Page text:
Justin Stevan Lawley1, Paul Gerald Mark Mullins2, Sam Oliver1, Jamie Macdonald1
1School of Sport Health and Exercise Sciences, Bangor University, Bangor, United Kingdom; 2School of Psychology, Bangor University, Bangor, United Kingdom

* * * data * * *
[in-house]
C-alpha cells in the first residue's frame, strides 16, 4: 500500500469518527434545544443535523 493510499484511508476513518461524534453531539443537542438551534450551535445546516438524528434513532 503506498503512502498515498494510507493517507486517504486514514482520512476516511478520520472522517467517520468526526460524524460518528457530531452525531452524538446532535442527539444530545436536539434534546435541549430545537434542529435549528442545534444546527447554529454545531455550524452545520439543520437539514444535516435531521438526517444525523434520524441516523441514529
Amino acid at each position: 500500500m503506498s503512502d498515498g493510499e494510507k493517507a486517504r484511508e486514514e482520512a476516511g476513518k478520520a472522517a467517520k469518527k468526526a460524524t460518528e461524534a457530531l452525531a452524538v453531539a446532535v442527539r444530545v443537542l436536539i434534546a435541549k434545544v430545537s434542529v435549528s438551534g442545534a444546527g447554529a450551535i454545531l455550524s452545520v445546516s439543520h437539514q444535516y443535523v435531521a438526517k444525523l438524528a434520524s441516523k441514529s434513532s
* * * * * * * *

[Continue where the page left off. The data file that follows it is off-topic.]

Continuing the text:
Travel to altitude exposes the traveller to mild - moderate hypoxia. This leads to the development of acute mountain sickness (AMS), symptoms of which suggest pathophysiological changes are occurring in the brain, oedema and potential swelling being two previously identified. We used Diffusion weighted Imaging and T2 calculations to study the development of oedema in AMS, and conclude that the initial oedema is intracellular only, and any swelling of tissue that occurs must do so by means other then vasogenic oedema.